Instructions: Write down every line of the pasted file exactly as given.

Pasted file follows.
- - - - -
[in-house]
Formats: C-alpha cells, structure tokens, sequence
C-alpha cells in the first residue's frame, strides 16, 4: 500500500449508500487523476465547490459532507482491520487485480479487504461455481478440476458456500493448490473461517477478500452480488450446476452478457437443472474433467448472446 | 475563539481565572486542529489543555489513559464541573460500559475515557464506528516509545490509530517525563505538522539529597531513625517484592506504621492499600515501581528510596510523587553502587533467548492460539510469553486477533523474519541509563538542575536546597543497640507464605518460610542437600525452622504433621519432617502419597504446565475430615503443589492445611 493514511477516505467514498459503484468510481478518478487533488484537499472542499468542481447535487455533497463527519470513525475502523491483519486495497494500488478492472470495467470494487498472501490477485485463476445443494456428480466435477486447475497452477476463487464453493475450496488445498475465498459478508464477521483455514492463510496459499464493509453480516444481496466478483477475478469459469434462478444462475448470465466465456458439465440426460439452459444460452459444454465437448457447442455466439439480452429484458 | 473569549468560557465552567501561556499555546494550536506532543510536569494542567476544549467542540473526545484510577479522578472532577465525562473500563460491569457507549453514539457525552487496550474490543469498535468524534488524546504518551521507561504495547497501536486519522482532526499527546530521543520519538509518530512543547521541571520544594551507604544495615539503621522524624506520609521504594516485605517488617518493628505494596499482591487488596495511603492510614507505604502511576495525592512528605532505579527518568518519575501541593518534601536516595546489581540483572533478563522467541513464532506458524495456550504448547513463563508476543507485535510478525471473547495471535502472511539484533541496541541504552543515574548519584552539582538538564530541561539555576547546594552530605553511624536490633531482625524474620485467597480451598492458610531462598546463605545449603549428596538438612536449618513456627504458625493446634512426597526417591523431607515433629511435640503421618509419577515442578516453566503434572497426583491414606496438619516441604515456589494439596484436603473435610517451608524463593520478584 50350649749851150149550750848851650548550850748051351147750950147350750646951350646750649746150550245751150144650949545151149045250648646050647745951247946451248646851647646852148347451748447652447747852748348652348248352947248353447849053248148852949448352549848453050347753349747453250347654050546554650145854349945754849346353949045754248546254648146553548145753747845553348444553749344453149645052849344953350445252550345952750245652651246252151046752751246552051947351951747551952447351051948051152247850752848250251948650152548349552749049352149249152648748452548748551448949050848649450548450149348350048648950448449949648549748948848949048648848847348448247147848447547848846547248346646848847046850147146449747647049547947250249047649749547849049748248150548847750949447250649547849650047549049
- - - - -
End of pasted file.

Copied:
[in-house]
Formats: C-alpha cells, structure tokens, sequence
C-alpha cells in the first residue's frame, strides 16, 4: 500500500449508500487523476465547490459532507482491520487485480479487504461455481478440476458456500493448490473461517477478500452480488450446476452478457437443472474433467448472446 | 475563539481565572486542529489543555489513559464541573460500559475515557464506528516509545490509530517525563505538522539529597531513625517484592506504621492499600515501581528510596510523587553502587533467548492460539510469553486477533523474519541509563538542575536546597543497640507464605518460610542437600525452622504433621519432617502419597504446565475430615503443589492445611 493514511477516505467514498459503484468510481478518478487533488484537499472542499468542481447535487455533497463527519470513525475502523491483519486495497494500488478492472470495467470494487498472501490477485485463476445443494456428480466435477486447475497452477476463487464453493475450496488445498475465498459478508464477521483455514492463510496459499464493509453480516444481496466478483477475478469459469434462478444462475448470465466465456458439465440426460439452459444460452459444454465437448457447442455466439439480452429484458 | 473569549468560557465552567501561556499555546494550536506532543510536569494542567476544549467542540473526545484510577479522578472532577465525562473500563460491569457507549453514539457525552487496550474490543469498535468524534488524546504518551521507561504495547497501536486519522482532526499527546530521543520519538509518530512543547521541571520544594551507604544495615539503621522524624506520609521504594516485605517488617518493628505494596499482591487488596495511603492510614507505604502511576495525592512528605532505579527518568518519575501541593518534601536516595546489581540483572533478563522467541513464532506458524495456550504448547513463563508476543507485535510478525471473547495471535502472511539484533541496541541504552543515574548519584552539582538538564530541561539555576547546594552530605553511624536490633531482625524474620485467597480451598492458610531462598546463605545449603549428596538438612536449618513456627504458625493446634512426597526417591523431607515433629511435640503421618509419577515442578516453566503434572497426583491414606496438619516441604515456589494439596484436603473435610517451608524463593520478584 50350649749851150149550750848851650548550850748051351147750950147350750646951350646750649746150550245751150144650949545151149045250648646050647745951247946451248646851647646852148347451748447652447747852748348652348248352947248353447849053248148852949448352549848453050347753349747453250347654050546554650145854349945754849346353949045754248546254648146553548145753747845553348444553749344453149645052849344953350445252550345952750245652651246252151046752751246552051947351951747551952447351051948051152247850752848250251948650152548349552749049352149249152648748452548748551448949050848649450548450149348350048648950448449949648549748948848949048648848847348448247147848447547848846547248346646848847046850147146449747647049547947250249047649749547849049748248150548847750949447250649547849650047549049